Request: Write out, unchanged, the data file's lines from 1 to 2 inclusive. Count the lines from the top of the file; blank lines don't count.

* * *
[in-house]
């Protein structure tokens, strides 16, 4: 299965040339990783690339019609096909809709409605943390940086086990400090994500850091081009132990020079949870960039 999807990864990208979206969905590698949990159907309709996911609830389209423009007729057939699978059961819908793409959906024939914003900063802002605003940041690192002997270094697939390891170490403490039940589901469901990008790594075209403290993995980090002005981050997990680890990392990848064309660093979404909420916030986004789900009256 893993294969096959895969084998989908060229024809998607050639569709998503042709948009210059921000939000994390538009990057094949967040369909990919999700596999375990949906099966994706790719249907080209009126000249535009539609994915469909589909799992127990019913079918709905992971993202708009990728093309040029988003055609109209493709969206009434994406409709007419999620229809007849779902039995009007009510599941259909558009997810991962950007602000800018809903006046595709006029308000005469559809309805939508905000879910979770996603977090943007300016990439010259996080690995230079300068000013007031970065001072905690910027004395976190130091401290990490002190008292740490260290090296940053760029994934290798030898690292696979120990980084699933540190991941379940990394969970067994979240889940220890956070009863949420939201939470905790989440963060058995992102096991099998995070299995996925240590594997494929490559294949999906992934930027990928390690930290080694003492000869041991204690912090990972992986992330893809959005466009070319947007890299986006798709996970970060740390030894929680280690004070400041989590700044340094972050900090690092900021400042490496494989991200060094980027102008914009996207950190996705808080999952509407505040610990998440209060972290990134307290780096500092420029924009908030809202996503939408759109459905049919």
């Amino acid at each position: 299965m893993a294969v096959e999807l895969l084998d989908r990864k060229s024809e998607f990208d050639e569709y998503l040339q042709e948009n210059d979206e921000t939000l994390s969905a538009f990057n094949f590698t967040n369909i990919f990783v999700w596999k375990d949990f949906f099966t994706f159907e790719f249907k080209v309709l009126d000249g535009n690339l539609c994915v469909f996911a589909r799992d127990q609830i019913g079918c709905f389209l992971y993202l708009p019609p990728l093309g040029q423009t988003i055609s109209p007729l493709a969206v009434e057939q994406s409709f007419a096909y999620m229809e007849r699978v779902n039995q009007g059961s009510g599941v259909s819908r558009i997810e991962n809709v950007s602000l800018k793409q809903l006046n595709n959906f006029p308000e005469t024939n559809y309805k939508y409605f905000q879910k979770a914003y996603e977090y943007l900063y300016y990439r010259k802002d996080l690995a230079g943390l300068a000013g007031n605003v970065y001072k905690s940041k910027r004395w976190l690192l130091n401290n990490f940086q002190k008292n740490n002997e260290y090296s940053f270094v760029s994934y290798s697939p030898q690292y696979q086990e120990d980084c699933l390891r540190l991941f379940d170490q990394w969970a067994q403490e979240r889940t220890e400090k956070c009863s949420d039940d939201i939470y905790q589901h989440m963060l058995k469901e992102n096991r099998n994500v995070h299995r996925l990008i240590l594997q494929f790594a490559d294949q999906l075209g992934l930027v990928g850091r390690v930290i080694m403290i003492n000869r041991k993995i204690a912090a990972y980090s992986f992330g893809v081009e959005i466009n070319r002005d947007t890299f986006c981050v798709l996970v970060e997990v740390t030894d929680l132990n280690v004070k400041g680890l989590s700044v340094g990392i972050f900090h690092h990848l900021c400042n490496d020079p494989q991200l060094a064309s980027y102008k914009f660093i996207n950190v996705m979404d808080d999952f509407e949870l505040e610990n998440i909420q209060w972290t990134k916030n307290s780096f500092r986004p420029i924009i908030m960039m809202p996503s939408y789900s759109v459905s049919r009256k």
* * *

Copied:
[in-house]
């Protein structure tokens, strides 16, 4: 299965040339990783690339019609096909809709409605943390940086086990400090994500850091081009132990020079949870960039 999807990864990208979206969905590698949990159907309709996911609830389209423009007729057939699978059961819908793409959906024939914003900063802002605003940041690192002997270094697939390891170490403490039940589901469901990008790594075209403290993995980090002005981050997990680890990392990848064309660093979404909420916030986004789900009256 893993294969096959895969084998989908060229024809998607050639569709998503042709948009210059921000939000994390538009990057094949967040369909990919999700596999375990949906099966994706790719249907080209009126000249535009539609994915469909589909799992127990019913079918709905992971993202708009990728093309040029988003055609109209493709969206009434994406409709007419999620229809007849779902039995009007009510599941259909558009997810991962950007602000800018809903006046595709006029308000005469559809309805939508905000879910979770996603977090943007300016990439010259996080690995230079300068000013007031970065001072905690910027004395976190130091401290990490002190008292740490260290090296940053760029994934290798030898690292696979120990980084699933540190991941379940990394969970067994979240889940220890956070009863949420939201939470905790989440963060058995992102096991099998995070299995996925240590594997494929490559294949999906992934930027990928390690930290080694003492000869041991204690912090990972992986992330893809959005466009070319947007890299986006798709996970970060740390030894929680280690004070400041989590700044340094972050900090690092900021400042490496494989991200060094980027102008914009996207950190996705808080999952509407505040610990998440209060972290990134307290780096500092420029924009908030809202996503939408759109459905049919």